June 10, 1986
About The Historic
California Star Newspaper
The First West Coast Weekly Estab. in 1846
By Edward Davidian, Staff Business Writer
SAN FRANCISCO - Today's
Star Newspaper traces its conservative editorial policy
originally established by early California pioneers, Sam
Brannan and Orrin E. Smith. These men were leaders of the Mormon
group from Illinois who were the first English speaking residents
of Yerba Buena (San Francisco).
The party arrived in San Francisco Bay
aboard the ship Brooklyn on July 31th in the year 1846.
The ship had carried the pioneers all the way from New York harbor,
a journey of 24,000 miles.
The site of the landing was near what is
now the Hyde Street Pier close to an old Mexican Fort.
Brannan brought with the pioneer party many
advanced technological inventions never seen in early California.
One if these advances was the portable Franklin printing press.
Brannan intended to establish The California
Star Newspaper as the first English newspaper on the Pacific Coast.
With the assistance of Orrin Smith, Sam Jones, John Eager, and Ed
Kimble they set-up and the Washington Press in a second-story
loft & grist mill at Clay & Kearney strees.
Brannan would later build his home at the
corner of Washington & Stockton Street in early San Francisco
which would ultimately become the social and cultural center with
Anna Brannan presiding.
On the the opening day of the California
Star Newspaper, October 24, 1846 Brannan told his partners the mission
of the new venture, "It shall be our purpose to invoke and
defend the rights of all the people against oppresion, publish accurate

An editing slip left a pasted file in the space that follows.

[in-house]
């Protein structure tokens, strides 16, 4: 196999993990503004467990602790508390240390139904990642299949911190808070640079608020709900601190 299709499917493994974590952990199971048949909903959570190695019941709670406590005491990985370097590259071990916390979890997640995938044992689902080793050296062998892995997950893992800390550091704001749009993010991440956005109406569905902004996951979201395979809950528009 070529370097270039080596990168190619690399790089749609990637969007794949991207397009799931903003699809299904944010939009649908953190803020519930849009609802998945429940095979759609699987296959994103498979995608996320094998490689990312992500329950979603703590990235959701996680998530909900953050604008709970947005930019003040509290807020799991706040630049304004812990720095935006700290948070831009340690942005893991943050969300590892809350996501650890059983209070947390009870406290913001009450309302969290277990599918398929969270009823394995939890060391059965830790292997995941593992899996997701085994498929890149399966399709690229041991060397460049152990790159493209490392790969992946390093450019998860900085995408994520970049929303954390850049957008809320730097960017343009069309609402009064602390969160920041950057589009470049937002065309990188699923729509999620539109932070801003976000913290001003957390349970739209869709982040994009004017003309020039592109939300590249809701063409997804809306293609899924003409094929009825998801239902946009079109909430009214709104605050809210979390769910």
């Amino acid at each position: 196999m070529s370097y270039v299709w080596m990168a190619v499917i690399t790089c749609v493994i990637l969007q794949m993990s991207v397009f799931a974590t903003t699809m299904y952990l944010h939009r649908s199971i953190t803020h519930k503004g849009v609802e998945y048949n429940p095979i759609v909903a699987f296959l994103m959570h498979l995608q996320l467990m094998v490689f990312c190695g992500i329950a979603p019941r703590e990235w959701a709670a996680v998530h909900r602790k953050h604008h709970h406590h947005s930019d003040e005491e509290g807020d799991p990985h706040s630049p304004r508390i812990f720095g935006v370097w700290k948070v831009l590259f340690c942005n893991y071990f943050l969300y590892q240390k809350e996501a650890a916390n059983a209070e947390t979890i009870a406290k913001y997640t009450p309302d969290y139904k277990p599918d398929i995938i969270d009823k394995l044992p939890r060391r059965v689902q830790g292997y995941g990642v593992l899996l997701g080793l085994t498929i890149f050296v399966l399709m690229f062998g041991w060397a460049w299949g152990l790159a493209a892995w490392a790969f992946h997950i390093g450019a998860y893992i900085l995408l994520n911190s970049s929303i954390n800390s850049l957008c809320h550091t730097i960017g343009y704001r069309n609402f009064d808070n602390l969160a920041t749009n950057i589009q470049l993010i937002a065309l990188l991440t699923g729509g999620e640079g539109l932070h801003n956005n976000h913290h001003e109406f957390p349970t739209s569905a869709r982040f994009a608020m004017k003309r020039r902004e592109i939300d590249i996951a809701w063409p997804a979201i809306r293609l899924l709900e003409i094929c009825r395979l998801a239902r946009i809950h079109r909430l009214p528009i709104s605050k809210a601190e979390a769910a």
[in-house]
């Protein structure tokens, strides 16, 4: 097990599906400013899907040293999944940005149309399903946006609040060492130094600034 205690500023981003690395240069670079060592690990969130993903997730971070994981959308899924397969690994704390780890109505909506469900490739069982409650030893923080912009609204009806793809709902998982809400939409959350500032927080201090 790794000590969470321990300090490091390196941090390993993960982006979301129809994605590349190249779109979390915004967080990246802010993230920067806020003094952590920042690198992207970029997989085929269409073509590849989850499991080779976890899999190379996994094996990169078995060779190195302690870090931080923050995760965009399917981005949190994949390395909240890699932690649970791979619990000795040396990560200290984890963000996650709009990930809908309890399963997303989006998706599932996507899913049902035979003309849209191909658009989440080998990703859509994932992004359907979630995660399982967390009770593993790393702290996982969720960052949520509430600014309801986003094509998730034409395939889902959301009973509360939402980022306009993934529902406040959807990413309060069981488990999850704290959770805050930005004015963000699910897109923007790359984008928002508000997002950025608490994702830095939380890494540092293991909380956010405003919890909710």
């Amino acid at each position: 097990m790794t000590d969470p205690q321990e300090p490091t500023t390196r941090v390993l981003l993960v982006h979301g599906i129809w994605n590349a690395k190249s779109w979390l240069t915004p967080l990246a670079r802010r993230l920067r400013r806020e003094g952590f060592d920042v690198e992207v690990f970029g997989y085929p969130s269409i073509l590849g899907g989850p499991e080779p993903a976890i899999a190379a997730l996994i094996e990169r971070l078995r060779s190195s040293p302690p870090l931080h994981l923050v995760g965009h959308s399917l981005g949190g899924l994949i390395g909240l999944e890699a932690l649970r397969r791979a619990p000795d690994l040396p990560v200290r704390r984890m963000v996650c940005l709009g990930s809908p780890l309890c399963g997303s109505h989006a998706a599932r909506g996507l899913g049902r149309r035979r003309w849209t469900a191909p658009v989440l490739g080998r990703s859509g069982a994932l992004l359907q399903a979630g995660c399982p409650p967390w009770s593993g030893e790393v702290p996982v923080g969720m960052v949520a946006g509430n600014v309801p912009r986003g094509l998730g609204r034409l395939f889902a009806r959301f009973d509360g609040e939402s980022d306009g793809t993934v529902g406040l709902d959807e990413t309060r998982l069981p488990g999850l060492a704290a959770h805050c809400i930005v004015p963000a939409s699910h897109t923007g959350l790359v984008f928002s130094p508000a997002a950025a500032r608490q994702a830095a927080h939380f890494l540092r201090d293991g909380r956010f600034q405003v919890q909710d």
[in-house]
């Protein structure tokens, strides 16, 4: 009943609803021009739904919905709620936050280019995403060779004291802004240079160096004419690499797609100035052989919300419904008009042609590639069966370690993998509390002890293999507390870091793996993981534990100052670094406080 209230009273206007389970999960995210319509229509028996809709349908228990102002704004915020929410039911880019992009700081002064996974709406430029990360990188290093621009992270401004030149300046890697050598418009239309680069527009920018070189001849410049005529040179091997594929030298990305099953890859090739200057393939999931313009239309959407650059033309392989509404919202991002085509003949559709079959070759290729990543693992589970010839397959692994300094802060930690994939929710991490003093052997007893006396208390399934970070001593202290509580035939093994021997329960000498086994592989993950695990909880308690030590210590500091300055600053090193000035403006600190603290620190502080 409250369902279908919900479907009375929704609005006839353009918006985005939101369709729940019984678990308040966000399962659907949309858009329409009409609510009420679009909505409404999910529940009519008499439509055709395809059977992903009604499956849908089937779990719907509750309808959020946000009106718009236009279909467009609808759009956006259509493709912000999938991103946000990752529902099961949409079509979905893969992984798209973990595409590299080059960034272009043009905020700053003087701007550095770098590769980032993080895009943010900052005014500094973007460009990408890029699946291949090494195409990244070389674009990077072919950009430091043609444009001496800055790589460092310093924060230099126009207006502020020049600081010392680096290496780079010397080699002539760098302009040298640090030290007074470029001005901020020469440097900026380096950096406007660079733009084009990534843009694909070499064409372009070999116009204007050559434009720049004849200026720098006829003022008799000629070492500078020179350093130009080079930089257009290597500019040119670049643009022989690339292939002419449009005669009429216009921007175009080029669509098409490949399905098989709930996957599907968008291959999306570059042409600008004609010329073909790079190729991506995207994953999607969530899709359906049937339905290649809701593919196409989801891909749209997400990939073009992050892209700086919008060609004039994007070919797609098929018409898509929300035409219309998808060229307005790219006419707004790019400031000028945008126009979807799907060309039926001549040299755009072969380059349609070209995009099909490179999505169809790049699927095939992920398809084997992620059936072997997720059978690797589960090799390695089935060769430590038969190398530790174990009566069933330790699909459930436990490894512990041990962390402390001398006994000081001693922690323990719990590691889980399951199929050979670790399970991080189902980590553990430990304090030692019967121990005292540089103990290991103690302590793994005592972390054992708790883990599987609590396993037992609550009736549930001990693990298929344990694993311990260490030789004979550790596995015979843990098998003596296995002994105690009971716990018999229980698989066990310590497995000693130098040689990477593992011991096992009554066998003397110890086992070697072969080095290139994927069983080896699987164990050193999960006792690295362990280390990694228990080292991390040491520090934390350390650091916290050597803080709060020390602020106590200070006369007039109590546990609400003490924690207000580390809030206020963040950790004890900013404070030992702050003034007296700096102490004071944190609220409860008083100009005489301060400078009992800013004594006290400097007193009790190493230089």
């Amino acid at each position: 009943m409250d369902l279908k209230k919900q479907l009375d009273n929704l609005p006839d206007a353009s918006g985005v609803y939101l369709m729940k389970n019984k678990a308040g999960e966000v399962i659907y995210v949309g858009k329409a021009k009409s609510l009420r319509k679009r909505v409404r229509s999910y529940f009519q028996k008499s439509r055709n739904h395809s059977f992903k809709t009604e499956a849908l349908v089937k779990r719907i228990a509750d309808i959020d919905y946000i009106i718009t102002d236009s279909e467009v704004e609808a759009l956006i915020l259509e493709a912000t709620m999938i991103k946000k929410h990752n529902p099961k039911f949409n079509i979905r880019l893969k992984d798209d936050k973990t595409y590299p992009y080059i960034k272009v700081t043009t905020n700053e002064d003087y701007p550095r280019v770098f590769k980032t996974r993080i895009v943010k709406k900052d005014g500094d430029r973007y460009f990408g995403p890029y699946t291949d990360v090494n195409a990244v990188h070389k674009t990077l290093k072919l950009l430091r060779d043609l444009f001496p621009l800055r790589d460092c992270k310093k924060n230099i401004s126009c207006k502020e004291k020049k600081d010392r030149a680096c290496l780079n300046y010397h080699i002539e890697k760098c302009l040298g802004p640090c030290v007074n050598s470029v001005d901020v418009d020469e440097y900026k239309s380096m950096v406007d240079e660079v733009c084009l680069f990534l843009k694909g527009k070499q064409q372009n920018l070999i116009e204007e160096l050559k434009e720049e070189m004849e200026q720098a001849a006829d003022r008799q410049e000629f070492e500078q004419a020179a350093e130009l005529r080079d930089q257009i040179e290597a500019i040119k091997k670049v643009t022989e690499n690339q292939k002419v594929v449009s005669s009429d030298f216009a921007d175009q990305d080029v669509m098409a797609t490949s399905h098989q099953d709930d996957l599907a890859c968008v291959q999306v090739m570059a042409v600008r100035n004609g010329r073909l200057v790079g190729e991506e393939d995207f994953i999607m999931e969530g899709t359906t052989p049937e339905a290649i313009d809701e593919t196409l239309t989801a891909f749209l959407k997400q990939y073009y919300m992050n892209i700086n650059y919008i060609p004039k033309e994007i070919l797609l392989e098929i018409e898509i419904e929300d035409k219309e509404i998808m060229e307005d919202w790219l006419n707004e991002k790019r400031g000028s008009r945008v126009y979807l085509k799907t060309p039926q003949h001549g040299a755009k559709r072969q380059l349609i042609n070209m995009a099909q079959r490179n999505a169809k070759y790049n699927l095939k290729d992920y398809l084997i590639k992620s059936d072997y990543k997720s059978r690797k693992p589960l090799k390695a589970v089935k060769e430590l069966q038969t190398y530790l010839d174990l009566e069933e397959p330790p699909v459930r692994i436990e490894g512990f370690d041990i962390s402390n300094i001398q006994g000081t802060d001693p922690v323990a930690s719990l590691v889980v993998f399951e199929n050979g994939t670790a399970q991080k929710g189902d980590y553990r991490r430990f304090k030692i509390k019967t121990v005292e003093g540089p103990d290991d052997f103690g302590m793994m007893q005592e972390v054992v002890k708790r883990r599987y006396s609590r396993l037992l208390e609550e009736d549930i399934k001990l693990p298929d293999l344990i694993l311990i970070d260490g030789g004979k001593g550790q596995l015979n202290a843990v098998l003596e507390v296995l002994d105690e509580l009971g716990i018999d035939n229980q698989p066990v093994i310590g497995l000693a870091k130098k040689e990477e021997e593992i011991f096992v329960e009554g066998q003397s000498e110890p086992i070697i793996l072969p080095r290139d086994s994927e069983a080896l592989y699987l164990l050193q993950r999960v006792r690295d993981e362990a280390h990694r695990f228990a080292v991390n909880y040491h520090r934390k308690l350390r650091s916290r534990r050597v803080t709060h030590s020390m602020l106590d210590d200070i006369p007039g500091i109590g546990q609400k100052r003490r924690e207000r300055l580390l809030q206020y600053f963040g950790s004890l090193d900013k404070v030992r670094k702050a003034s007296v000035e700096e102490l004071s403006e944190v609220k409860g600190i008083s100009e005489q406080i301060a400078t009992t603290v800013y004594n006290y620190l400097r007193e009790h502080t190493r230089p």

information, and detect and expose tyranny." The Star and
the printing business beacme an immediate success which is still
owned and published by Smith's descendant, Thomas Hobbs.
An early issue of the California Star was
printed and distributed on October 24, 1846. That first issue consisted
of four pages 13 x 18-inch size, with justified typesetting, locked
up and placed on the press. Ink was applied by hand with a leather
brayer. By locking up the forms and spinning the wheel, a
threaded shaft lowered the press plate and squeezed the sheet of
newsprint. Then it would be yanked from the Press, dried, folded
The first subscriptions of the Star were
deliverd by hand on January 9, 1847. "There she is. The first
Star in the West!" Brannan shouted on that early foggy morning.
The California Star newspaper was
hawked on street corners in what is now San Francisco and
was dispatched by ship in the earliest mail to the Eastern Seaboard
and to the British Isles. Smith & Brannan told readers that California
was a "haven of opportunity". Brannan opened a successful bank.
After the discovery of gold in 1849
California Star became the voice of San Francisco and of the
Pacific Coast. Largely through breaking the news of the gold strike
to the world the California Star gained prominence throughout
a world eager to learn.
The gold strike caused a sudden population
growth and wild prosperity in California. The size of the population
increased twelve-fold in a single year.
The Star, A thriving economic success,
was temporarily halted on June 14, 1848, because the staff had rushed
of to theSierra gold fields.
See Chas. Dobie, San Francisco: A Pageant, pp.95-109. Appleton-Century
Co., London, 1933. See the short story on Brannan in Two
Dreams of California. Also of interest on Brannan and Power
of Publicity is New
Perspectives on the West. There is also an excellent of Brannan's
ship passage on the Brooklyn
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